Quinn GP, Vadaparampil ST, Bower B, Friedman S, Keefe DL. Decisions and ethical issues among BRCA carriers and the use of preimplantation genetic diagnosis. Minerva Med 2009;100:371-83.  Back to cited text no. 22
SenGupta SB, Vadaparampil ST, Menon U. Preimplantation genetic diagnosis for hereditary cancers. Adv Exp Med Biol 2012;732:103-13.  Back to cited text no. 23
Noble R, Bahadur G, Iqbal M, Sanyal A. Pandora's box: Ethics of PGD for inherited risk of late-onset disorders. Reprod Biomed Online 2008;17 Suppl 3:55-60.  Back to cited text no. 24
Alberola TM, Vendrell X, Bautista-Llácer R, Vila M, Calatayud C, Pérez-Alonso M. Successful application of preimplantation genetic diagnosis for hypokalaemic periodic paralysis. Reprod Biomed Online 2010;21:206-11.  Back to cited text no. 25
Altarescu G, Brooks B, Eldar-Geva T, Margalioth EJ, Singer A, Levy-Lahad E, et al. Polar body-based preimplantation genetic diagnosis for N-acetylglutamate synthase deficiency. Fetal Diagn Ther 2008;24:170-6.  Back to cited text no. 26
Wilton L, Thornhill A, Traeger-Synodinos J, Sermon KD, Harper JC. The causes of misdiagnosis and adverse outcomes in PGD. Hum Reprod 2009;24:1221-8.  Back to cited text no. 27
Harper JC, Sengupta SB. Preimplantation genetic diagnosis: State of the art 2011. Hum Genet 2012;131:175-86.  Back to cited text no. 28
Hussey ND, Davis T, Hall JR, Barry MF, Draper R, Norman RJ, et al. Preimplantation genetic diagnosis for beta-thalassaemia using sequencing of single cell PCR products to detect mutations and polymorphic loci. Mol Hum Reprod 2002;8:1136-43.  Back to cited text no. 29
Shen X, Xu Y, Zhong Y, Zhou C, Zeng Y, Zhuang G, et al. Preimplantation genetic diagnosis for a-and ß-double thalassemia. J Assist Reprod Genet 2011;28:957-64.  Back to cited text no. 30
Langmore JP. Rubicon Genomics, Inc. Pharmacogenomics 2002;3:557-60.  Back to cited text no. 31
Fiorentino F, Magli MC, Podini D, Ferraretti AP, Nuccitelli A, Vitale N, et al. The minisequencing method: An alternative strategy for preimplantation genetic diagnosis of single gene disorders. Mol Hum Reprod 2003;9:399-410.  Back to cited text no. 32
Vanneste E, Melotte C, Voet T, Robberecht C, Debrock S, Pexsters A, et al. PGD for a complex chromosomal rearrangement by array comparative genomic hybridization. Hum Reprod 2011;26:941-9.  Back to cited text no. 33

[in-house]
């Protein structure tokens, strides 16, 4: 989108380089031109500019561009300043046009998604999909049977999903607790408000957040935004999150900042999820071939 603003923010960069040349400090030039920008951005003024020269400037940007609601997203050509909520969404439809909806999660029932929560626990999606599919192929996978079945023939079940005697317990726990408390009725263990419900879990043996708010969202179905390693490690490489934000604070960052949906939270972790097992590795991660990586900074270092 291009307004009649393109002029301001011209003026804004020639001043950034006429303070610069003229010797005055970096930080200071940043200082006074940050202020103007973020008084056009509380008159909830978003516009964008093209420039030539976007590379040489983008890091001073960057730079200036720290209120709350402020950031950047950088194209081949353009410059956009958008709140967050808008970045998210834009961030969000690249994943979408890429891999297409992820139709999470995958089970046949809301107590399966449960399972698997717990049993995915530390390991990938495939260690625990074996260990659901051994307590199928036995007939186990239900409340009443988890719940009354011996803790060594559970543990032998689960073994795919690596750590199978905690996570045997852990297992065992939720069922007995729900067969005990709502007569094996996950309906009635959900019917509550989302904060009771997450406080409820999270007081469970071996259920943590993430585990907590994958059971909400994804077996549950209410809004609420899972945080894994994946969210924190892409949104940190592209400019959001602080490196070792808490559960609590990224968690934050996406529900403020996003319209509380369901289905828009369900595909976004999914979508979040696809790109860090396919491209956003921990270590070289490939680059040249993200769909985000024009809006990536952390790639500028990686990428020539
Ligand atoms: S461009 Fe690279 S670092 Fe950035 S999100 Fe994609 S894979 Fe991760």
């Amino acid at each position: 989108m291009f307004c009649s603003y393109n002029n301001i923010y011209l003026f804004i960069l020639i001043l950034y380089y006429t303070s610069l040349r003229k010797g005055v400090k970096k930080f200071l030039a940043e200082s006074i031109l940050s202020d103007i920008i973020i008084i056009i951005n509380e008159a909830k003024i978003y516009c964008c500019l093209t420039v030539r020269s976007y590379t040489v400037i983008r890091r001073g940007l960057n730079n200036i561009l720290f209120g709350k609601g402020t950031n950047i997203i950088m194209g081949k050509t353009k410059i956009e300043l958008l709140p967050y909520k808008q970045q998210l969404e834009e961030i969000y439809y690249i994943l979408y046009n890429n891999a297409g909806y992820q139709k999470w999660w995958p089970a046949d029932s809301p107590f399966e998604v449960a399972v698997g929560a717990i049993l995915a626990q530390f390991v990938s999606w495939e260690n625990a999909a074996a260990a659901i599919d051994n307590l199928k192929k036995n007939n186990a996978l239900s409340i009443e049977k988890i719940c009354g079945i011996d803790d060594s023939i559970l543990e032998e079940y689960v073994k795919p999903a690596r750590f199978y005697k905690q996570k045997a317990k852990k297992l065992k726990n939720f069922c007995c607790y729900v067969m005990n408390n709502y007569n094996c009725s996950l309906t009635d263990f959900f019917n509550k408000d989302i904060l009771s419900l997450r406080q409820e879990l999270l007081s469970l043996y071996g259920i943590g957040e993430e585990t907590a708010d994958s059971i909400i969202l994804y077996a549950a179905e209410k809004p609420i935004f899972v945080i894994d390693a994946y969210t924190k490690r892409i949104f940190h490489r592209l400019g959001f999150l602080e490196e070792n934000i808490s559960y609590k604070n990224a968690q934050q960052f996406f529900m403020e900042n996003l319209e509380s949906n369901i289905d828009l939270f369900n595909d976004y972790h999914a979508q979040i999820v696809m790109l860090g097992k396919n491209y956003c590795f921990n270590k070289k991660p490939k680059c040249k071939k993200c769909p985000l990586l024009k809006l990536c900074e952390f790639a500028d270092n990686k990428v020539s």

Handyside AH, Harton GL, Mariani B, Thornhill AR, Affara N, Shaw MA, et al. Karyomapping: A universal method for genome wide analysis of genetic disease based on mapping crossovers between parental haplotypes. J Med Genet 2010;47:651-8.  Back to cited text no. 34
De Rycke M, Van de Velde H, Sermon K, Lissens W, De Vos A, Vandervorst M, et al. Preimplantation genetic diagnosis for sickle-cell anemia and for beta-thalassemia. Prenat Diagn 2001;21:214-22.  Back to cited text no. 35
Figueira RC, Setti AS, Cortezzi SS, Martinhago CD, Braga DP, Iaconelli A, Jr. et al. Preimplantation diagnosis for beta-thalassemia combined with HLA matching:First “savior sibling” is born after embryo selection in Brazil. J Assist Reprod Genet 2012;29:1305-9.  Back to cited text no. 36
Van de Velde H, De Rycke M, De Man C, De Hauwere K, Fiorentino F, Kahraman S, et al. The experience of two European preimplantation genetic diagnosis centres on human leukocyte antigen typing. Hum Reprod 2009;24:732-40.  Back to cited text no. 37


  [Figure 1], [Figure 2]

  [Table 1], [Table 2], [Table 3]

This article has been cited by
1 Population Screening for Hemoglobinopathies
H.W. Goonasekera,C.S. Paththinige,V.H.W. Dissanayake
Annual Review of Genomics and Human Genetics. 2018; 19(1): 355
[Pubmed] | [DOI]
2 A Novel Pathologic Variant in OTOF in an Iranian Family Segregating Hereditary Hearing Loss
Mohammad Amin Tabatabaiefar,Mohammad Reza Pourreza,Parisa Tahmasebi,Nader Saki,Morteza Hashemzadeh Chaleshtori,Rasoul Salehi,Javad Mohammadi-asl
Otolaryngology–Head and Neck Surgery. 2018; 158(6): 1084
[Pubmed] | [DOI]


Previous article  Next article
Similar in PUBMED
   Search Pubmed for
   Search in Google Scholar for
 Related articles
Access Statistics
Email Alert *
Add to My List *
* Registration required (free)

  In this article
Materials and Me...
Article Figures
Article Tables

 Article Access Statistics
    PDF Downloaded213    
    Comments [Add]    
    Cited by others 2    

Recommend this journal